AGG
Volume 28, Issue 6 - November/December 2014

Glass Tech

A Switch in High Performance Building
Exploring the Ins and Outs of Dynamic Glazing
by Erin Roberts



Dynamic glazing products can provide energy savings through optimized use of natural daylight and reduced need for air conditioning, resulting in increased occupant comfort by controlling daylighting and glare. Dynamic glazing change its optical performance properties, such as visible light and near infrared transmission and solar heat gain coefficient.

Electrochromic Glazing

An electrical stimulus is used to change the light transmission and solar heat gain of electrochromic (EC) glazings. These glazings can be switched from a highly transparent state to a highly tinted state, stopping anywhere in between.

EC can be configured for manual control through a simple switch or automatically.

EC glazing has the ability to let as much light and heat into a building as desired based on environmental conditions such as glare, daylight levels or temperature and the needs of the building occupants, without loss of view to the outside.

Liquid Crystal Glazing

Liquid crystal technology has been used for more than 20 years as privacy glazing because it transitions from an opaque to transparent state. When power is off, the liquid crystals are in a random and unaligned state. The light transmission and the solar heat gain properties are not modulated so it provides little energy or glare control performance. As a result, this type of dynamic glazing is used most often for privacy in interior applications, such as bathrooms, and conference rooms.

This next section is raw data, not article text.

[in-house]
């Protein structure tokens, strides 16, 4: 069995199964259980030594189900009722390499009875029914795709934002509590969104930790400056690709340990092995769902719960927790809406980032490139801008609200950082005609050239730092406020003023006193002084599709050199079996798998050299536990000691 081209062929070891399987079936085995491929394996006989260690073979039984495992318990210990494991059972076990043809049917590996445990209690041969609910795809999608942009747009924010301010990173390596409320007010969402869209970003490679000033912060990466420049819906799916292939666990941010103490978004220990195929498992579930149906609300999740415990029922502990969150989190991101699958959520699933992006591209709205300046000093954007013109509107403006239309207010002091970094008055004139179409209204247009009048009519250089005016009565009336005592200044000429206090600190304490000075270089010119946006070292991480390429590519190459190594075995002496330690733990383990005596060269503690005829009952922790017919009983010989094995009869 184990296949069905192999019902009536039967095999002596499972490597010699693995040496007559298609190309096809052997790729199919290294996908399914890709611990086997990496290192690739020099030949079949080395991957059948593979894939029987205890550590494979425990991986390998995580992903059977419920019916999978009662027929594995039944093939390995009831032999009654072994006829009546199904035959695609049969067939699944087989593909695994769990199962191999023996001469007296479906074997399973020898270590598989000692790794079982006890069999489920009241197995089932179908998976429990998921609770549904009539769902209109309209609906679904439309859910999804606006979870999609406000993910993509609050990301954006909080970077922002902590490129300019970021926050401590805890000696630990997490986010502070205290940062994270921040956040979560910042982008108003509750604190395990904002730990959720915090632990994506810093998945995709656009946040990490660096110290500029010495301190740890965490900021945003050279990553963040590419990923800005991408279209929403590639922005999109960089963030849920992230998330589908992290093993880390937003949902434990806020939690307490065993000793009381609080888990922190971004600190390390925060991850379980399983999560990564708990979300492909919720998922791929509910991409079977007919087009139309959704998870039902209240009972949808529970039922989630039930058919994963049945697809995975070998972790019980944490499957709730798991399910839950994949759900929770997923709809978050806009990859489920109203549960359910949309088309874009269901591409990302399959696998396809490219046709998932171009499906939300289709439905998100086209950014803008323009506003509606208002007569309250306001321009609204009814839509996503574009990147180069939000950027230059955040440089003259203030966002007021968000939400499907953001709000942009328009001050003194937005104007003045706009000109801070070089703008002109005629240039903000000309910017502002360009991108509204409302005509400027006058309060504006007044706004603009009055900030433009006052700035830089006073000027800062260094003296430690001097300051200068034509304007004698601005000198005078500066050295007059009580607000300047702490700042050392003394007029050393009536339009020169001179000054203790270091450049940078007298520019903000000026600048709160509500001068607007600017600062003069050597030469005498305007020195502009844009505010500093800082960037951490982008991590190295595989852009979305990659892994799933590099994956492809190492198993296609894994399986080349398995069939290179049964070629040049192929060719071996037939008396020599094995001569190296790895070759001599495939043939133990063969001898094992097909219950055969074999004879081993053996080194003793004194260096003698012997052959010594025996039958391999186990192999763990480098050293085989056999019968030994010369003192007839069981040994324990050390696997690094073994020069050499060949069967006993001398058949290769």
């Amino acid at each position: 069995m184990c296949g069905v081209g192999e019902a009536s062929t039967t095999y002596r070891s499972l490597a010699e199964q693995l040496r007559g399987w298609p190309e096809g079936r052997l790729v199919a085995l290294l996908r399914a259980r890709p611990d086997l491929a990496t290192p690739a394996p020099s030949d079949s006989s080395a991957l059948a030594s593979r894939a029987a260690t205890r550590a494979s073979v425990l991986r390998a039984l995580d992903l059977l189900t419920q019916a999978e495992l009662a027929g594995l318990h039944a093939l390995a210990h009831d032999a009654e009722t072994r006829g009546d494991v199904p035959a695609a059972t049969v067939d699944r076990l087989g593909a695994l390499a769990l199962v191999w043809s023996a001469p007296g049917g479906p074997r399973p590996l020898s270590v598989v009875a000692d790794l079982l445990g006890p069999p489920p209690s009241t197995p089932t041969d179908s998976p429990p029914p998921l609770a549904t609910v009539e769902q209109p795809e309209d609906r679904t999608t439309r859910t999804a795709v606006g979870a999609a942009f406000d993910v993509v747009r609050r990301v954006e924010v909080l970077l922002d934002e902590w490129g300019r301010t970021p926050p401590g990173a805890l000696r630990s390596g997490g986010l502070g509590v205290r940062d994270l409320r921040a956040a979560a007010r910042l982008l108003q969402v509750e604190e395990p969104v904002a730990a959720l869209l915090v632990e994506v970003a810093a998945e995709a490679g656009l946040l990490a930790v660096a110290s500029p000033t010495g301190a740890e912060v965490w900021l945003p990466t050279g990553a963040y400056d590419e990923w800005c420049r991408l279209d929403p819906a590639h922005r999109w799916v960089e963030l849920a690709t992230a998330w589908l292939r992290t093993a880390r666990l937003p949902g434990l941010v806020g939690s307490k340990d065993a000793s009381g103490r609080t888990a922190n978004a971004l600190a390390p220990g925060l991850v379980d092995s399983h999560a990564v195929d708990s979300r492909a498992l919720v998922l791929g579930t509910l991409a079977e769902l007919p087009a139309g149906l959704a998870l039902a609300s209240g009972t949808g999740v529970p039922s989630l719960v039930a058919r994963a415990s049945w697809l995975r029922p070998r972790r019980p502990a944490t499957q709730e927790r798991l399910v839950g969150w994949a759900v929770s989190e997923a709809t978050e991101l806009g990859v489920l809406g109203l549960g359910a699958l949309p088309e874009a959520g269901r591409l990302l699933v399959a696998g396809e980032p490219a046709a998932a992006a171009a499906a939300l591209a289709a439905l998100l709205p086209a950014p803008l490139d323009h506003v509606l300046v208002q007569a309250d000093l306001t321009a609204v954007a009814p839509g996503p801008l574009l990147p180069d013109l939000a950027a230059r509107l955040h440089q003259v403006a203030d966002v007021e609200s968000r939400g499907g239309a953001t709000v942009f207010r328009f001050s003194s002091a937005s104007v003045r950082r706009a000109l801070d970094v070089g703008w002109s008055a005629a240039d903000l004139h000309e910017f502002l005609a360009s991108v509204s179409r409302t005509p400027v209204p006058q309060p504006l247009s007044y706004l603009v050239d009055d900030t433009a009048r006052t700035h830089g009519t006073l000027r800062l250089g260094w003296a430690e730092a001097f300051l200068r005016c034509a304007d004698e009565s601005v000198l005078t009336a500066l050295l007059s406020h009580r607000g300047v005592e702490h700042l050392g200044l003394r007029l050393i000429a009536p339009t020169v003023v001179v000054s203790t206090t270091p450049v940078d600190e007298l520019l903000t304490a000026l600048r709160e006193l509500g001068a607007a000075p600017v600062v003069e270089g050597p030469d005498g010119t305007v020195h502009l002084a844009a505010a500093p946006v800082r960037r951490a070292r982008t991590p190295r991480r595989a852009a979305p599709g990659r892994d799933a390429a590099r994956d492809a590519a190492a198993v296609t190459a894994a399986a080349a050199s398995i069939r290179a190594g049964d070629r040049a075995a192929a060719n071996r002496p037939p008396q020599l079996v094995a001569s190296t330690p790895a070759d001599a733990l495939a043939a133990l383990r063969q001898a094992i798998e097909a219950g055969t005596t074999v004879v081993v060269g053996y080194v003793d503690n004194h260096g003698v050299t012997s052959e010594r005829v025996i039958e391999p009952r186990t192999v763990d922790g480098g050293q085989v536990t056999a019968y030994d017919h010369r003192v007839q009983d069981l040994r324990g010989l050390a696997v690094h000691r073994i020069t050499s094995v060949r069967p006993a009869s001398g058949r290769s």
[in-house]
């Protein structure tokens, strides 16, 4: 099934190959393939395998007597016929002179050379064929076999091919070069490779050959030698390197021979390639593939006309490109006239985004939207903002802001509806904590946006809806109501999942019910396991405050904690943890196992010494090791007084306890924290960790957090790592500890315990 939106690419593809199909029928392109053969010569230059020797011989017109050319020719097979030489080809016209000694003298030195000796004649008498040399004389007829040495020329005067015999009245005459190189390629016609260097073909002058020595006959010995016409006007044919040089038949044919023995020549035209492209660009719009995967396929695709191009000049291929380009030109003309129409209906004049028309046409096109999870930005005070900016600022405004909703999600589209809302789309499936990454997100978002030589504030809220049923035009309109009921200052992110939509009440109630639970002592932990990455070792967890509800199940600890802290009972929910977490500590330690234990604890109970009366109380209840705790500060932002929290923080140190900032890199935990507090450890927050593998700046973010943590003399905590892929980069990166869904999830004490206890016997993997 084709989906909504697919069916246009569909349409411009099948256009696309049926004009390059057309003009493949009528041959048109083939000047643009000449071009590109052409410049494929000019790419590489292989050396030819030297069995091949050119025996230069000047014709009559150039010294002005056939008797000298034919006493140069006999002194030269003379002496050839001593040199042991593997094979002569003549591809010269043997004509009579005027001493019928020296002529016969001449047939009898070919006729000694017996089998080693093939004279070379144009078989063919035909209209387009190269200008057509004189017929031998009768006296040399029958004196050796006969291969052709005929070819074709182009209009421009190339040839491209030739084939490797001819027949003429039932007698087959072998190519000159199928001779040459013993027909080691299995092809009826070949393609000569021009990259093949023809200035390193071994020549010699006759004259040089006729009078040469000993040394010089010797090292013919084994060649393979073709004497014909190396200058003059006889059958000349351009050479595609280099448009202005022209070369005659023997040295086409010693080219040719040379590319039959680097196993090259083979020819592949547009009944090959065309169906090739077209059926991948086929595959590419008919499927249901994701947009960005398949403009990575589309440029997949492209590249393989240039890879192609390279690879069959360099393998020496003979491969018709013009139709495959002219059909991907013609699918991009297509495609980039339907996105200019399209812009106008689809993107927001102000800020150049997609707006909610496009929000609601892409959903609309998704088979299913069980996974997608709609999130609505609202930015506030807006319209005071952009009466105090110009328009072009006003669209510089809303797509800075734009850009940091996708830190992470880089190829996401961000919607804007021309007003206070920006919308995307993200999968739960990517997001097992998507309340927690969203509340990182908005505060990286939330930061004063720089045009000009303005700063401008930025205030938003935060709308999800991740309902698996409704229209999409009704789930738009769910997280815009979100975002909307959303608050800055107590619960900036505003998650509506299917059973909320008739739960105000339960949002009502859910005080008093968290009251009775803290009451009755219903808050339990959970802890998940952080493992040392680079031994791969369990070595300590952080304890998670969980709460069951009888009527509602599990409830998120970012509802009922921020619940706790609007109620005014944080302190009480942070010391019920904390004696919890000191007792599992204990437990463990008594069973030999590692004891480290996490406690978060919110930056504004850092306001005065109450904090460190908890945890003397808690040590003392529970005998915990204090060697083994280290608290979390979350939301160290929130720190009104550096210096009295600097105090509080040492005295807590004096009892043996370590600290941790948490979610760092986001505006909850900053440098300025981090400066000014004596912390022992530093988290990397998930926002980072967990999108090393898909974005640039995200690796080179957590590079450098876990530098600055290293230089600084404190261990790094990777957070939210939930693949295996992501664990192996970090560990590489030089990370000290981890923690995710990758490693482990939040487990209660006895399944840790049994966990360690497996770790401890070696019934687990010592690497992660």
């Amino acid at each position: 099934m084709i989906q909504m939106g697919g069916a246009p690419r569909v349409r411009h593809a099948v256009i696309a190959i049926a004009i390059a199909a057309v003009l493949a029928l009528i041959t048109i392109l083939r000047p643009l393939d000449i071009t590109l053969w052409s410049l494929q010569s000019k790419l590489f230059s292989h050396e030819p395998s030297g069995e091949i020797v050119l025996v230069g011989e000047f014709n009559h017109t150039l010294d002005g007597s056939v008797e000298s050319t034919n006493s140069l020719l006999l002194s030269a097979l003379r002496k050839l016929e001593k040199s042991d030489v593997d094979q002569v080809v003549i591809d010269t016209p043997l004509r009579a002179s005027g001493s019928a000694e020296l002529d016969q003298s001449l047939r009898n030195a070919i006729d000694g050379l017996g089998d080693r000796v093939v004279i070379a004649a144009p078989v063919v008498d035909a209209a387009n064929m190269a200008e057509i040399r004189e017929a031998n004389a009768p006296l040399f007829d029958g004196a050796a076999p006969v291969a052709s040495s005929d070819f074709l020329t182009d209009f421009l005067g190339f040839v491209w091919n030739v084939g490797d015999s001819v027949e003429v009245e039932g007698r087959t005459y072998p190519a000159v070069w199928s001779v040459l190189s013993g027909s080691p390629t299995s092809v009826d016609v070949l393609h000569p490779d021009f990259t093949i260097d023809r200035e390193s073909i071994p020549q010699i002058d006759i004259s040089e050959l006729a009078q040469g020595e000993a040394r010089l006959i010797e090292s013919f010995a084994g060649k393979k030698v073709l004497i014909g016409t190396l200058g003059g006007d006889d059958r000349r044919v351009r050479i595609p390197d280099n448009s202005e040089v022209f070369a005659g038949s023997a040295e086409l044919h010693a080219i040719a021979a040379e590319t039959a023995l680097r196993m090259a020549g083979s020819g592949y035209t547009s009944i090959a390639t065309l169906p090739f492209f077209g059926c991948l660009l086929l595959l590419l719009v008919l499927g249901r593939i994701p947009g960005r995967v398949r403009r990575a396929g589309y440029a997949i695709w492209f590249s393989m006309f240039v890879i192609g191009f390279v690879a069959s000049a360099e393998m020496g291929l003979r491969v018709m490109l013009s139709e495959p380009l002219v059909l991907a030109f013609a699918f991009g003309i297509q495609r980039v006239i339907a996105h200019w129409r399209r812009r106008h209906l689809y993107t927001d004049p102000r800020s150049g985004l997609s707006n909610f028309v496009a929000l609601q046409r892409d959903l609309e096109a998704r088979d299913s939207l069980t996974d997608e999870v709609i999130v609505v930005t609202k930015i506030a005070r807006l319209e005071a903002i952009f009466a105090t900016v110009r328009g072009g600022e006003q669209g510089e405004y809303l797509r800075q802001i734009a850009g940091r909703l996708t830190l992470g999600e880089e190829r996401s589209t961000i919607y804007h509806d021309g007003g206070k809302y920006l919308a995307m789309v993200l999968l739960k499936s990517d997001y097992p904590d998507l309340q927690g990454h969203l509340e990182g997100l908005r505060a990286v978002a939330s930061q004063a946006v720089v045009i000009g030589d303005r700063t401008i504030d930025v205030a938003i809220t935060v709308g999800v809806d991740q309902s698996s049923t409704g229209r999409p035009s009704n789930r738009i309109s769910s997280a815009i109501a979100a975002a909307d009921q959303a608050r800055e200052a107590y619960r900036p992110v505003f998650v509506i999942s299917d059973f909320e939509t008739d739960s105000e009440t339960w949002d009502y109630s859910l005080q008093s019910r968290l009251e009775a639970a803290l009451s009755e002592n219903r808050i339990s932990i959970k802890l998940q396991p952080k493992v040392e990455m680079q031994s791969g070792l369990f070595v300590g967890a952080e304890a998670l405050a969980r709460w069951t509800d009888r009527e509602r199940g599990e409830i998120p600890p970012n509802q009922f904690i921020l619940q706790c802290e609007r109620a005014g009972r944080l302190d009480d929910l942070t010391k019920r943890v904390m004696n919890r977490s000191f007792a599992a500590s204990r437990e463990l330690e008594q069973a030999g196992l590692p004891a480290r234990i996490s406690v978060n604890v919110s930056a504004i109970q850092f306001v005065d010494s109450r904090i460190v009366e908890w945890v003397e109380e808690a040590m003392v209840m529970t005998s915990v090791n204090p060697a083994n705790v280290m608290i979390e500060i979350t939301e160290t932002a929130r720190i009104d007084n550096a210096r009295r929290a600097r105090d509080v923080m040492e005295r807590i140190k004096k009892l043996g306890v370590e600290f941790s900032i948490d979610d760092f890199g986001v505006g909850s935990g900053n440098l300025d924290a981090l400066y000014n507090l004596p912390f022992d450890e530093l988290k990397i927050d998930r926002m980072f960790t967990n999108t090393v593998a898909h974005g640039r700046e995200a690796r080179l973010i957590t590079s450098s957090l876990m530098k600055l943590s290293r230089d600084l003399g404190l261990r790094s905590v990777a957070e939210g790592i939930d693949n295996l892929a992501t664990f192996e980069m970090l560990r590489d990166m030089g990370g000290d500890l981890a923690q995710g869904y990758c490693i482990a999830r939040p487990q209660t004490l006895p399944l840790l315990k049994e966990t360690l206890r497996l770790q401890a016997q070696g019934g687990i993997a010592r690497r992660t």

Sunlight-Activated Glazing

Sunlight-activated glazing changes its light transmission and heat-gaining properties based on absorbed sunlight. These products continuously change their tint level based on the amount of the sun’s energy incident to the window. The absorbed sunlight warms the glass and causes the change in light transmission. Tinted glass and a variety of low-E coatings can be used in this laminated glass product.

Suspended Particle Device Glazing


Suspended Particle Devices are utilize two electrically conductive coated plastic layers with an emulsion containing suspended particles between the plastic layers, forming a film or sheet. This is then laminated between two lites of glass utilizing two adhesive interlayers—one on either side of the plastic-film. SPDs are electronically controlled to provide variable tinting. SPD can be in the form of a monolithic glass-plastic laminate or this laminate can be incorporated into insulating glass units with the addition of low-E glass.

Thermotropic Glazing


Thermotropic glazing—which can be reflective, absorbing and light scattering—is constructed with the active thermal component between lites. The visible light transmission changes when the ambient temperature exceeds an activating temperature set point. The product changes from highly transparent to a tinted reflective or light scattering state.

Energy Savings Benefits


In combination with low U-factor fenestration, and addressable, dimmable lighting controls an integrated solution can be provided to maximize energy efficiency and provide a clear path to achieving net zero.

Studies conducted by Lawrence Berkeley National Laboratory have shown electrochromic windows can save up to 60 percent of daily lighting energy and predicted commercial buildings relying on electrochromic systems could save up to 28 percent in energy costs versus buildings with static low-E windows.

Human Factors


Natural daylight through traditional glass products can benefit peoples’ health and well-being but can also cause thermal and visual discomfort. Dynamic glazing can significantly improve those factors while preserving the view and connection to the outside. Studies have shown productivity increasing by 0.5-5 percent annually with increased daylight and better control of office temperatures.

AGG

Erin Roberts is the director of marketing and communications for the Glass Association of North America in Topeka, Kan.

Architects' Guide to Glass & Metal
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